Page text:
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Should we boycott Japan goods?

By Mei Xinyu  (China Daily)

13:16, August 27, 2012

The dispute between China and Japan over the Diaoyu Islands has triggered large demonstrations in several Chinese cities, with many protestors calling for a boycott of Japanese products in response to Japan's illegal occupation of the islands.

This calls for some serious thought. A country's import capacity is one of its sources of power. The higher its imports, the greater its potential influence will be on the exporting country. To secure its overseas market, an exporting country's government and enterprises have no option but to accept the rules and laws - some times even at odds with their own - set by the importer. The Toyota quality crisis in the United States two years ago is a case in point.

In this regard, boycotting Japanese products would be a practical approach to punish Japanese right wing activists for trying to arouse ultra-nationalist sentiments in Japan. China, strong as it is today, is indeed in a position to use its "importer's power". It is, after all, the world's second largest importer and its annual import growth rate is more than twice of that of the world average in the past decade.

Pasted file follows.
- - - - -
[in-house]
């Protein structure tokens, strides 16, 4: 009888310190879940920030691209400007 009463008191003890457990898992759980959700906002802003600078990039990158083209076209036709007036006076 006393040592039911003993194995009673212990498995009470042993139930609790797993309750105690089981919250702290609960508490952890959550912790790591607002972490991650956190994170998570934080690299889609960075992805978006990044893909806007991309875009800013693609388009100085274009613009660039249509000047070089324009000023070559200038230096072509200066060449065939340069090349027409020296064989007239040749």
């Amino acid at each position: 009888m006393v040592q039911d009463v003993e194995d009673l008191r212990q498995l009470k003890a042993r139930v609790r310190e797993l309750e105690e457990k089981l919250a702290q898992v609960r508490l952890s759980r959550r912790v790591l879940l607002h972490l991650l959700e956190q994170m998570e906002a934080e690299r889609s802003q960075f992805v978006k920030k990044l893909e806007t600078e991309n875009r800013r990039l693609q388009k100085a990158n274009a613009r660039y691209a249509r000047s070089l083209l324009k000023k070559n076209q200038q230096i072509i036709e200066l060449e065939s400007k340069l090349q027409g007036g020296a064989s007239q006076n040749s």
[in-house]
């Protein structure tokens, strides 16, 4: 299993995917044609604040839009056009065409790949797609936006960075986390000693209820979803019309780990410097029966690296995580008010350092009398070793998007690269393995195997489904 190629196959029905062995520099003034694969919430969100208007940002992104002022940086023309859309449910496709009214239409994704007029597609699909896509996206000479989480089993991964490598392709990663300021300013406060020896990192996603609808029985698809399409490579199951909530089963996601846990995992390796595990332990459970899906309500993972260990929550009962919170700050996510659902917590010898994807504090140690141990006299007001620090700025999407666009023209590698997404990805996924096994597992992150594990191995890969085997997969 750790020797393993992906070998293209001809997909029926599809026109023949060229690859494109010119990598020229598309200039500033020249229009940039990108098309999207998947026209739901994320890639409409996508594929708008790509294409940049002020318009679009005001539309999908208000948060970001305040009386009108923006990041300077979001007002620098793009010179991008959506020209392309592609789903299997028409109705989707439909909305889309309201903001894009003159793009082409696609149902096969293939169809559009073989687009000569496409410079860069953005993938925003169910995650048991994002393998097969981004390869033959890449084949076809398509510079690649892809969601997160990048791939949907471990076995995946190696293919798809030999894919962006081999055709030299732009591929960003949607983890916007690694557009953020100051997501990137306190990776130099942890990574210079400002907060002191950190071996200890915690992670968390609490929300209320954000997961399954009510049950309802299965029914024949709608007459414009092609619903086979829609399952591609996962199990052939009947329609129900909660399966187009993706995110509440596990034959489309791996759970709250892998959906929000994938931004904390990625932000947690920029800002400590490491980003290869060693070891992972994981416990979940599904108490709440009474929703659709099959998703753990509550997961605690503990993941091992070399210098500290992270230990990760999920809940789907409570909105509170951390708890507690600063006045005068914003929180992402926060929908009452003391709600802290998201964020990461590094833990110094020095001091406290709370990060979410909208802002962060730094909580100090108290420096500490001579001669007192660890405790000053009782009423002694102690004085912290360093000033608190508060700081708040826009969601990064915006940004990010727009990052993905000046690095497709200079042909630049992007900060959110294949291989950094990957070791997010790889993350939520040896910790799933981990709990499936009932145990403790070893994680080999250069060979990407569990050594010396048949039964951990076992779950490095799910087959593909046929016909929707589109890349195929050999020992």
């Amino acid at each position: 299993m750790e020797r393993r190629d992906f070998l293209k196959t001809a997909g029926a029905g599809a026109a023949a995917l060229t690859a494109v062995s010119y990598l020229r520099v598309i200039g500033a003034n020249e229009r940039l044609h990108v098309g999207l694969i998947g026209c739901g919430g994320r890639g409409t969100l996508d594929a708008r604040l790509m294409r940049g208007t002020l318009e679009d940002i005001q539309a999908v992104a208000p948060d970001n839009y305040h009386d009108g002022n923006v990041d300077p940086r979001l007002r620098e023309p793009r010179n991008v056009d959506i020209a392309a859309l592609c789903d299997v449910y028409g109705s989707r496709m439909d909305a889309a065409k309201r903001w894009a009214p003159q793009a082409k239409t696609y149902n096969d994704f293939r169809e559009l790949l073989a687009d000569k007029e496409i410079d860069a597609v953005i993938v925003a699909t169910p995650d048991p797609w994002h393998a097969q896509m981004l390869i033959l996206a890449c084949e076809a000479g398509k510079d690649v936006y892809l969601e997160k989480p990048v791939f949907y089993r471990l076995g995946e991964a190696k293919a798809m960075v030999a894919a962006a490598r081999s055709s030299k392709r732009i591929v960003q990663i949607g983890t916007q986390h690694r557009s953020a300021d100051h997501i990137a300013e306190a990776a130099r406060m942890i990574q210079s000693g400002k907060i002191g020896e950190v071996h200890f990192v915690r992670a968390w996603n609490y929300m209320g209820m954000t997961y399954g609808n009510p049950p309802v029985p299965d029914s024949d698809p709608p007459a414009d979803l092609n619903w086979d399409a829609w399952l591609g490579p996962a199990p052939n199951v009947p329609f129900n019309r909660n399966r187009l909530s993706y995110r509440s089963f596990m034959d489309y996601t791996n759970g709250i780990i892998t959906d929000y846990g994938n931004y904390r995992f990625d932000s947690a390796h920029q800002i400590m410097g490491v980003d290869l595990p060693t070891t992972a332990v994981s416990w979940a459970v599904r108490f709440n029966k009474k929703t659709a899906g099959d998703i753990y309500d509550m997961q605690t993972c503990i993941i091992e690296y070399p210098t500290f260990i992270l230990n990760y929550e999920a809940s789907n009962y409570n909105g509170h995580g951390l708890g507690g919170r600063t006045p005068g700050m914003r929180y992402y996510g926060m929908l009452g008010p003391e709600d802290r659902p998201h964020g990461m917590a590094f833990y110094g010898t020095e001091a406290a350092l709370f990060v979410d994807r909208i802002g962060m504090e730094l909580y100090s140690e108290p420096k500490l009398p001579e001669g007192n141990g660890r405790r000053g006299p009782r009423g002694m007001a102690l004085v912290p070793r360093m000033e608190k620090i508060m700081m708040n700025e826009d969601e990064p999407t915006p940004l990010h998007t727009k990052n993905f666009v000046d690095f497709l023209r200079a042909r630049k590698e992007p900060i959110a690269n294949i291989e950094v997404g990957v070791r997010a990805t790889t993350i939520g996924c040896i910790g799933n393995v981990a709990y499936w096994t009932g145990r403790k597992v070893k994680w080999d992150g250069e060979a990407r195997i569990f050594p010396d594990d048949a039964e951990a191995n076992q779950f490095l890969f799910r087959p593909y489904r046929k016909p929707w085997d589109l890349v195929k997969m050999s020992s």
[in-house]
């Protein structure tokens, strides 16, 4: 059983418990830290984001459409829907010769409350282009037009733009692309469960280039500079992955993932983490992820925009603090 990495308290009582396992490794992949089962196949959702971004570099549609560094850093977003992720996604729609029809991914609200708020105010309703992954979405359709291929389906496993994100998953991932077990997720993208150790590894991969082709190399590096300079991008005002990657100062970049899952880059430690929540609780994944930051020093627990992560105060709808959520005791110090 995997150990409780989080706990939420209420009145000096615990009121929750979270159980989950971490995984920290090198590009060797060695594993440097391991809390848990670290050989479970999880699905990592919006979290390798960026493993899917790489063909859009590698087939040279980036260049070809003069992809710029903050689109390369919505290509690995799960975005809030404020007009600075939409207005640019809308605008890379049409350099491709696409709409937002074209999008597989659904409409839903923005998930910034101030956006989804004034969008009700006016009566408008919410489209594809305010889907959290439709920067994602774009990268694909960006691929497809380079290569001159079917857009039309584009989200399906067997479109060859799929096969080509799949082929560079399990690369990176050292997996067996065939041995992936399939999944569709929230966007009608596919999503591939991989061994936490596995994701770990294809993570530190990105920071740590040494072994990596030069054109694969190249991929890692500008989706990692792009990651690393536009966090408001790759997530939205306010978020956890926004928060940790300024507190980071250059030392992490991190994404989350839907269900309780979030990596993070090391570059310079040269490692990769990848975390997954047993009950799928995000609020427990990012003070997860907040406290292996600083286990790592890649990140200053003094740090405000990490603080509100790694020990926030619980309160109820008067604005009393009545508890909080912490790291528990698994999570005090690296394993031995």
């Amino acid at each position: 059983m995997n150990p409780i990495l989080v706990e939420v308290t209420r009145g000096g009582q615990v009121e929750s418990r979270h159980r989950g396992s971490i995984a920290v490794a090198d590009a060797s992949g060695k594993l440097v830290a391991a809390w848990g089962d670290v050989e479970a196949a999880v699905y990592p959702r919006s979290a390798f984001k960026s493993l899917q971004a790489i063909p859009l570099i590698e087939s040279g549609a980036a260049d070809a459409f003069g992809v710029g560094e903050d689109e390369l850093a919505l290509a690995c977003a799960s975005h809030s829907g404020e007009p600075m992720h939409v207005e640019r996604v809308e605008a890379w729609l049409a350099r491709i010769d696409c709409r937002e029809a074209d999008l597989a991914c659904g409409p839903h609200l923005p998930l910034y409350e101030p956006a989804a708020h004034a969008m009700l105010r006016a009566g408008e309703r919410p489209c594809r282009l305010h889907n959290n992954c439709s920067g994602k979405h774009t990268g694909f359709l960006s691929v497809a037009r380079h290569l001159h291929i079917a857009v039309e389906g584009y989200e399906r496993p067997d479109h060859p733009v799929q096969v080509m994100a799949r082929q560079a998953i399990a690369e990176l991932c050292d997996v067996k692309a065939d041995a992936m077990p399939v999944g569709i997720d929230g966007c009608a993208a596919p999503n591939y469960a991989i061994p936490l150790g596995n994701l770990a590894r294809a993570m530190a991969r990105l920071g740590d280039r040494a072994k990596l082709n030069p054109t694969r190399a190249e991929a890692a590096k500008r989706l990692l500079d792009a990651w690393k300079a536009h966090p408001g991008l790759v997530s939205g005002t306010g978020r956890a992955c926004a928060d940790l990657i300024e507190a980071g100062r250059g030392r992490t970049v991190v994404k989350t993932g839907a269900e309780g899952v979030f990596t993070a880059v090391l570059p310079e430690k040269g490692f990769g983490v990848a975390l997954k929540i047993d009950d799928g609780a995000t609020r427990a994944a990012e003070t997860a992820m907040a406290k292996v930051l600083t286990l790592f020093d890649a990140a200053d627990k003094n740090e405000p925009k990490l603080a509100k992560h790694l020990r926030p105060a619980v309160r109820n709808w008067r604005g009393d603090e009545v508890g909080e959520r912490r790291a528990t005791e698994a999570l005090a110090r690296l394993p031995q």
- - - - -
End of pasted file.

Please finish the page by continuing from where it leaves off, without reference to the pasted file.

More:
Also, China's current account surplus and foreign exchange reserves (largest in the world) will ensure that it retains its huge import capacity. This is especially true when it comes to Japan, because China is one of the largest markets for Japanese products.

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